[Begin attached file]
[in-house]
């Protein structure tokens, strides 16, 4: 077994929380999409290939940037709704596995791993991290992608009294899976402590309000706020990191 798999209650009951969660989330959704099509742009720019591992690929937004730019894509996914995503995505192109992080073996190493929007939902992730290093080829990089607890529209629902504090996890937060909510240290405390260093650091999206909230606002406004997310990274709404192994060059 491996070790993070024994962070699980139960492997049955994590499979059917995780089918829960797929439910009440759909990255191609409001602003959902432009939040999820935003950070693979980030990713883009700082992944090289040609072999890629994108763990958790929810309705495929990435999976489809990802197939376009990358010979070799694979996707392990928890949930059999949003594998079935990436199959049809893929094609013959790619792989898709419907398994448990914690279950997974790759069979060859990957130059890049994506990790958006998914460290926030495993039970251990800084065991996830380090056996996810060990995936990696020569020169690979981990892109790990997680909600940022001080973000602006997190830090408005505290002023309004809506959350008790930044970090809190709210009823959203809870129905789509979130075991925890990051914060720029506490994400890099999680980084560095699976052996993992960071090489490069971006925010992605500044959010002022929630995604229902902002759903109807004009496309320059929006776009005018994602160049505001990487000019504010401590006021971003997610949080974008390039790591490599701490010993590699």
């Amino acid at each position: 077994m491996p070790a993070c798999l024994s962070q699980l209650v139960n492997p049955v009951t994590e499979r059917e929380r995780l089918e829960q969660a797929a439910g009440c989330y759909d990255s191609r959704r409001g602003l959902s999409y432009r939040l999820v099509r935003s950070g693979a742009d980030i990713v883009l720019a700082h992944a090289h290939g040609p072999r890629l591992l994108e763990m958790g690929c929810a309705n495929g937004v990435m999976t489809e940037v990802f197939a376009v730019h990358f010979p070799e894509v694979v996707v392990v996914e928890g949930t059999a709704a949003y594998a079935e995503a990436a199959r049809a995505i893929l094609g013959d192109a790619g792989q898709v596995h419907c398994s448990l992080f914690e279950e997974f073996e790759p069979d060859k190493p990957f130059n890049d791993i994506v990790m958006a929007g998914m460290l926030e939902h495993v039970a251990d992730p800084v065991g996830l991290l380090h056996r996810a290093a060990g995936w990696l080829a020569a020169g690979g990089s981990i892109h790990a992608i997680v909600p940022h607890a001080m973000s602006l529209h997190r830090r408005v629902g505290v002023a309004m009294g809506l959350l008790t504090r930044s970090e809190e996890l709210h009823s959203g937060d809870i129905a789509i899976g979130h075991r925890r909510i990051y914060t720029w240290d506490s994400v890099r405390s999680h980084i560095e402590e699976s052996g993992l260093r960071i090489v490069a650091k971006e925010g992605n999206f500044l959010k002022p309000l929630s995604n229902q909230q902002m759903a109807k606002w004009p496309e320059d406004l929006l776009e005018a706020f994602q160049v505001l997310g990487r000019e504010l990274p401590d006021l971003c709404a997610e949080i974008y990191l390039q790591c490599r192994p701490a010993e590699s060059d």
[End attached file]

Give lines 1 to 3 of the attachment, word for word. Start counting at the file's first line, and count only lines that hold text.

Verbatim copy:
[in-house]
């Protein structure tokens, strides 16, 4: 077994929380999409290939940037709704596995791993991290992608009294899976402590309000706020990191 798999209650009951969660989330959704099509742009720019591992690929937004730019894509996914995503995505192109992080073996190493929007939902992730290093080829990089607890529209629902504090996890937060909510240290405390260093650091999206909230606002406004997310990274709404192994060059 491996070790993070024994962070699980139960492997049955994590499979059917995780089918829960797929439910009440759909990255191609409001602003959902432009939040999820935003950070693979980030990713883009700082992944090289040609072999890629994108763990958790929810309705495929990435999976489809990802197939376009990358010979070799694979996707392990928890949930059999949003594998079935990436199959049809893929094609013959790619792989898709419907398994448990914690279950997974790759069979060859990957130059890049994506990790958006998914460290926030495993039970251990800084065991996830380090056996996810060990995936990696020569020169690979981990892109790990997680909600940022001080973000602006997190830090408005505290002023309004809506959350008790930044970090809190709210009823959203809870129905789509979130075991925890990051914060720029506490994400890099999680980084560095699976052996993992960071090489490069971006925010992605500044959010002022929630995604229902902002759903109807004009496309320059929006776009005018994602160049505001990487000019504010401590006021971003997610949080974008390039790591490599701490010993590699």
């Amino acid at each position: 077994m491996p070790a993070c798999l024994s962070q699980l209650v139960n492997p049955v009951t994590e499979r059917e929380r995780l089918e829960q969660a797929a439910g009440c989330y759909d990255s191609r959704r409001g602003l959902s999409y432009r939040l999820v099509r935003s950070g693979a742009d980030i990713v883009l720019a700082h992944a090289h290939g040609p072999r890629l591992l994108e763990m958790g690929c929810a309705n495929g937004v990435m999976t489809e940037v990802f197939a376009v730019h990358f010979p070799e894509v694979v996707v392990v996914e928890g949930t059999a709704a949003y594998a079935e995503a990436a199959r049809a995505i893929l094609g013959d192109a790619g792989q898709v596995h419907c398994s448990l992080f914690e279950e997974f073996e790759p069979d060859k190493p990957f130059n890049d791993i994506v990790m958006a929007g998914m460290l926030e939902h495993v039970a251990d992730p800084v065991g996830l991290l380090h056996r996810a290093a060990g995936w990696l080829a020569a020169g690979g990089s981990i892109h790990a992608i997680v909600p940022h607890a001080m973000s602006l529209h997190r830090r408005v629902g505290v002023a309004m009294g809506l959350l008790t504090r930044s970090e809190e996890l709210h009823s959203g937060d809870i129905a789509i899976g979130h075991r925890r909510i990051y914060t720029w240290d506490s994400v890099r405390s999680h980084i560095e402590e699976s052996g993992l260093r960071i090489v490069a650091k971006e925010g992605n999206f500044l959010k002022p309000l929630s995604n229902q909230q902002m759903a109807k606002w004009p496309e320059d406004l929006l776009e005018a706020f994602q160049v505001l997310g990487r000019e504010l990274p401590d006021l971003c709404a997610e949080i974008y990191l390039q790591c490599r192994p701490a010993e590699s060059d």